LED lights give strawberries special diet powers, reveal Scots researchers


They are the sweet taste of summer and, if you can live without smothering them in double cream, are already known to pack a healthy punch.

Now Scottish researchers believe they may have discovered how to boost strawberries’ existing health qualities in a way that may bring fresh benefits for diabetics and slimmers.

The discovery has come at the flick of a light switch: research carried out at the James Hutton Institute near Dundee had set out to explore how shining certain LED lights on strawberries might produce better fruits and boost farmers’ crops.

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But they were surprised by the extent of the findings, that showed that not only did the light therapy produce sweeter tasting berries, it also turbo-charged existing digestive benefits that help limit calorific assimilation – raising hopes they might become a weapon in the battle against diabetes and obesity.

Strawberries are already known to be rich in antioxidants with natural anti-inflammatory agents that can help support healthy blood pressure.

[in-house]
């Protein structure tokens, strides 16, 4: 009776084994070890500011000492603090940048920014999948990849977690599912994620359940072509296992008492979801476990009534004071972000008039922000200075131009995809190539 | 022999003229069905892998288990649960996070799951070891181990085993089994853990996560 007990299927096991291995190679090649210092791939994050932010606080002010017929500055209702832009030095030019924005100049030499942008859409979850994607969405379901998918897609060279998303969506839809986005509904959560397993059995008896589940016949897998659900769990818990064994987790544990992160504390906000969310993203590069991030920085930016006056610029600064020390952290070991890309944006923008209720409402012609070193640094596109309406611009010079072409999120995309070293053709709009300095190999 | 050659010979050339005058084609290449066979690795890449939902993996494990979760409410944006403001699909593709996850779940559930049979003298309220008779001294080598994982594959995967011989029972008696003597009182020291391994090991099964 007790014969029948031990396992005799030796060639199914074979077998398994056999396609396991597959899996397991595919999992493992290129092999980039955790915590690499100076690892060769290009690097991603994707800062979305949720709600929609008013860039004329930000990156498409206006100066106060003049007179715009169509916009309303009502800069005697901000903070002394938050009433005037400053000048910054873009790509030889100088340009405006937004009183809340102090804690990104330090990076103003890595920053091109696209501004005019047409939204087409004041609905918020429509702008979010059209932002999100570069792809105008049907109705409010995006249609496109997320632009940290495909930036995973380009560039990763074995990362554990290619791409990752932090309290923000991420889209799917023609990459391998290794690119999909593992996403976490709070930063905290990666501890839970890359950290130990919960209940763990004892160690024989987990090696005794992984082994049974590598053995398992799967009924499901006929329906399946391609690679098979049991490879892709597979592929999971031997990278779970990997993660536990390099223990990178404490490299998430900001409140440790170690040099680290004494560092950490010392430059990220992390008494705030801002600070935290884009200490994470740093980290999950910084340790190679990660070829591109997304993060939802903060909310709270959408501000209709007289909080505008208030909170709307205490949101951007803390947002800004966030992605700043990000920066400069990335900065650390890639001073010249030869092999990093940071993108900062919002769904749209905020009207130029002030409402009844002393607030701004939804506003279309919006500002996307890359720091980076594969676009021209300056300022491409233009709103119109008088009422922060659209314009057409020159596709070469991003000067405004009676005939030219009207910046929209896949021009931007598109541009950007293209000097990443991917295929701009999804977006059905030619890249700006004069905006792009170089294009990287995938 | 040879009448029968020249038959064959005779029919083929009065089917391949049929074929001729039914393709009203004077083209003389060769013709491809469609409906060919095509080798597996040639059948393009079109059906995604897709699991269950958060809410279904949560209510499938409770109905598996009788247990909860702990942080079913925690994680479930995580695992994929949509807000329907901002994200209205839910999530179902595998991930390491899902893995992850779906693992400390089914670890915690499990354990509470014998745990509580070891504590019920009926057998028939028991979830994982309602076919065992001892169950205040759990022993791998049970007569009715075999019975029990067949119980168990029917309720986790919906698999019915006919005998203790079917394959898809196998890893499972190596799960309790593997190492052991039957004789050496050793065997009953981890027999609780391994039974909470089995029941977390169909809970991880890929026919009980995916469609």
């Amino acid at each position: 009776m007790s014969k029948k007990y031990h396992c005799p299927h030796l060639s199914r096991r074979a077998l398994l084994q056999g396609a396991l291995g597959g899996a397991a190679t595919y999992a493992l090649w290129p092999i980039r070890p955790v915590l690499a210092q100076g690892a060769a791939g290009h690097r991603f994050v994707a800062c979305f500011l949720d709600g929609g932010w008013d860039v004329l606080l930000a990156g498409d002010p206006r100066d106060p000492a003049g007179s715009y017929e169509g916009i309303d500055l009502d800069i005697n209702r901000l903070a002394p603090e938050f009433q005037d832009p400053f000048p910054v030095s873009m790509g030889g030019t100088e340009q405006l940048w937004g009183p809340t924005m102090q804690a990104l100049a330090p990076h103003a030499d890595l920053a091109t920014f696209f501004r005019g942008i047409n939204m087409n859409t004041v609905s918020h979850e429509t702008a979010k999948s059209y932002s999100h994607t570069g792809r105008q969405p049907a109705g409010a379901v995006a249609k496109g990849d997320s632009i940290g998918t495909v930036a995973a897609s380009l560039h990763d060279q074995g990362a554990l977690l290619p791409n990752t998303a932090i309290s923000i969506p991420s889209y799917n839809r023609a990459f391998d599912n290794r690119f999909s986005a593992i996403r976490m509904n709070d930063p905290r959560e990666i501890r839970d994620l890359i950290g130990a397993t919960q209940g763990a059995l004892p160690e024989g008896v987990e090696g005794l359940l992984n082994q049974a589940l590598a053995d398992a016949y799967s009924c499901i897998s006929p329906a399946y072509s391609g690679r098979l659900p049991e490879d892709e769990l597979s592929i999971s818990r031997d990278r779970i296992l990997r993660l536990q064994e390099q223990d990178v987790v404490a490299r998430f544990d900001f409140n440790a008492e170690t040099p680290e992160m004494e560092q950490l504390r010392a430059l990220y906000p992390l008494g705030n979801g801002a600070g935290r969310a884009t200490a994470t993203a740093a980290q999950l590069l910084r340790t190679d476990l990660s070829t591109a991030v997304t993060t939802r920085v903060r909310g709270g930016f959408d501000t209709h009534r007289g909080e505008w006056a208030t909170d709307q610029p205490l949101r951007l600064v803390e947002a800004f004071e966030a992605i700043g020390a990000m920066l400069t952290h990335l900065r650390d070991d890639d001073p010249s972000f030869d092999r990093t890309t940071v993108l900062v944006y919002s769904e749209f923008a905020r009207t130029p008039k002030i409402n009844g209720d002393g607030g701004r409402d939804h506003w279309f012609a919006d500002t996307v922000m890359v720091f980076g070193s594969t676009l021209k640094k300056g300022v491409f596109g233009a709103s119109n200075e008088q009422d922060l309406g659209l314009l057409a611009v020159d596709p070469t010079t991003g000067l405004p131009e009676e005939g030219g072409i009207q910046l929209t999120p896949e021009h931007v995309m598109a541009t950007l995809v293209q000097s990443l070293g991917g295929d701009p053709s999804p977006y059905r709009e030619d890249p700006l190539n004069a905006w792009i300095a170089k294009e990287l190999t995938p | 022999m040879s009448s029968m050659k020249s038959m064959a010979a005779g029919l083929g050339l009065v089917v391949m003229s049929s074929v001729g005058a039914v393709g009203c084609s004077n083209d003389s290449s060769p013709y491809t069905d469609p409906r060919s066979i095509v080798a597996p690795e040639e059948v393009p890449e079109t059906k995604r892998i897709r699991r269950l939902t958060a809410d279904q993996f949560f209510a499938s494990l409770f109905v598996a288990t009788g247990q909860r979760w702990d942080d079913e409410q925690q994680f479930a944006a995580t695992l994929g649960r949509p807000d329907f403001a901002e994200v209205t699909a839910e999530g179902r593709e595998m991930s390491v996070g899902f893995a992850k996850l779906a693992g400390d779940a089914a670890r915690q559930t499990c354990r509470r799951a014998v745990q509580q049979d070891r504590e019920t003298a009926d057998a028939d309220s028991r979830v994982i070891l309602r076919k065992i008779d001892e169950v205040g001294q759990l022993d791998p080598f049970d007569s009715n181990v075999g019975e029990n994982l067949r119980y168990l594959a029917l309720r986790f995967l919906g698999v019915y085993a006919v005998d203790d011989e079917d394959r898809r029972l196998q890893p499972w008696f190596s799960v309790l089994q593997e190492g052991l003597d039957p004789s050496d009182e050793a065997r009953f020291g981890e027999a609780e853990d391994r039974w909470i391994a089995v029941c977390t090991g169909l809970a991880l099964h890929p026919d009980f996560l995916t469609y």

The researchers found using particular light-emitting diodes (LED) in the red, far-red and blue regions of the spectrum ignited even more positive chemical reactions in the plants.

As well as boosting fruit yield, the LED lights produced berries with significantly enhanced antioxidants and antioxidant activity, plus higher levels of vitamin C.

The most striking finding was the realisation that soft fruit’s existing abilities to inhibit certain digestive enzymes which help slow down digestion with benefits to calorific assimilation, had been ‘supercharged’ by the LED lights.

That raises the prospect that a hearty post-meal bowl of LED-enhanced strawberries could have an improved impact on sugar and fat levels in the blood.